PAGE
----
No Supplier Exception to the "On Sale" Patent Bar
By: DAVID C. WEST & MATTHEW J.S. GRAHAM
Your company has developed an improved product that you believe will give you a competitive edge. As you prepare to launch the product you meet with your regular supplier and agree upon the terms under which the supplier will produce the product for you. Several months later you begin selling it. The product enjoys much success, so much so that you consider obtaining a patent on the improvement to prevent your competitors from selling it. You know from previous discussions with your patent attorney that due to the “on sale” bar rule, you won’t be eligible for a patent if you file your application more than 1 year after you started selling the product. As you began selling the product 11 months ago, you’re still eligible for a patent, right? Unfortunately, the discussions with your supplier are also probably covered by the “on sale” bar prohibition; since they occurred more than 1 year ago, you are probably no longer eligible for a patent.
The “on sale” bar is a statutory prohibition to patenting found in section 102(b) of the United States Code relating to patents. Generally, the “on sale” bar works by establishing a critical date when:
- an invention is the “subject of a commercial offer of sale,” and
- the invention is “ready for patenting.”
Ready for patenting may mean, for example, having reduced the invention to practice or having prepared drawings or other descriptions of the invention that would enable one skilled in the art to practice the invention.
The “on sale” bar requires the applicant to file for a patent within one year of the critical date or a valid patent cannot be obtained.
The “on sale” bar can apply to many different scenarios. Perhaps the most straightforward is when customers have been buying an invention for more than a year. Note, however, that a completed sale is not required in order to trigger the “on sale” bar; the prohibition only requires that the invention be offered for sale. Even an offer from a supplier to produce the invention can trigger the “on sale” bar.
The courts have held that there is no supplier exception to the “on sale” bar. Therefore, it applies to offers for sale of the invention from suppliers to the patent applicant after the invention is ready for patenting. This situation frequently arises when the applicant invents an article it does not have the desire or resources to produce, such as injection-molded parts. In that case, the patentee may contract with a supplier to produce the part. The supplier’s offer to produce a quantity of the parts for a certain price may constitute an “offer for sale” under § 102(b). Further, even an unaccepted quote from a potential supplier may suffice to bar patentability, because the “on sale” bar does not require a completed sale.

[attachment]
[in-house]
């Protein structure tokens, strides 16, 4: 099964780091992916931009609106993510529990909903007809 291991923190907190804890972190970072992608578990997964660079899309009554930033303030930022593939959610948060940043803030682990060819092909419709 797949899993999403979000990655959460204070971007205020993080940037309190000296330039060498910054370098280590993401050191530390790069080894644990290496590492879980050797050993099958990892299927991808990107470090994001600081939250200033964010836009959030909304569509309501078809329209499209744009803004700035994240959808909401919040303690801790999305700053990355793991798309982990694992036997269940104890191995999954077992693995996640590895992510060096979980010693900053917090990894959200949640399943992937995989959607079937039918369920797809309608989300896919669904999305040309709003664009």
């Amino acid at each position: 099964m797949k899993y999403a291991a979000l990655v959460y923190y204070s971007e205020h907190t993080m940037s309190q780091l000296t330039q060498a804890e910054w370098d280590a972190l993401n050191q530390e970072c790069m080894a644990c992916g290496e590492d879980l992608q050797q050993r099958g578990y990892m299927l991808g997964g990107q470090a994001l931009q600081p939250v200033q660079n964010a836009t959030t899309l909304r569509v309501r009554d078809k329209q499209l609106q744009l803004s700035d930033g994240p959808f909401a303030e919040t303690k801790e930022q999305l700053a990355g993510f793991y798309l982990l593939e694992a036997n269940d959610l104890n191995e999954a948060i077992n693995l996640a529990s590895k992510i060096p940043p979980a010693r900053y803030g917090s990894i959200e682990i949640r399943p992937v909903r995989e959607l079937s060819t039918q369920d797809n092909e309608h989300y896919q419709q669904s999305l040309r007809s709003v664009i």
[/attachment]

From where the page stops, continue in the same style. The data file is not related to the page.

Not all offers for sale (or sales for that matter) will automatically be encompassed by the on sale bar prohibition. For example, if the offer for sale was made before the invention was ready for patenting, the offer will not affect patentability. In addition, certain sales may fall outside of the bar because they were primarily for experimental purposes and testing or significant design changes occurred after the sale.
The determination of whether certain business dealings or a transaction will constitute an “offer for sale” under § 102(b) is a complex undertaking. Therefore, it is wise to consult your attorney before significant resources are wasted pursuing a patent that cannot validly issue or trying to enforce an invalid patent.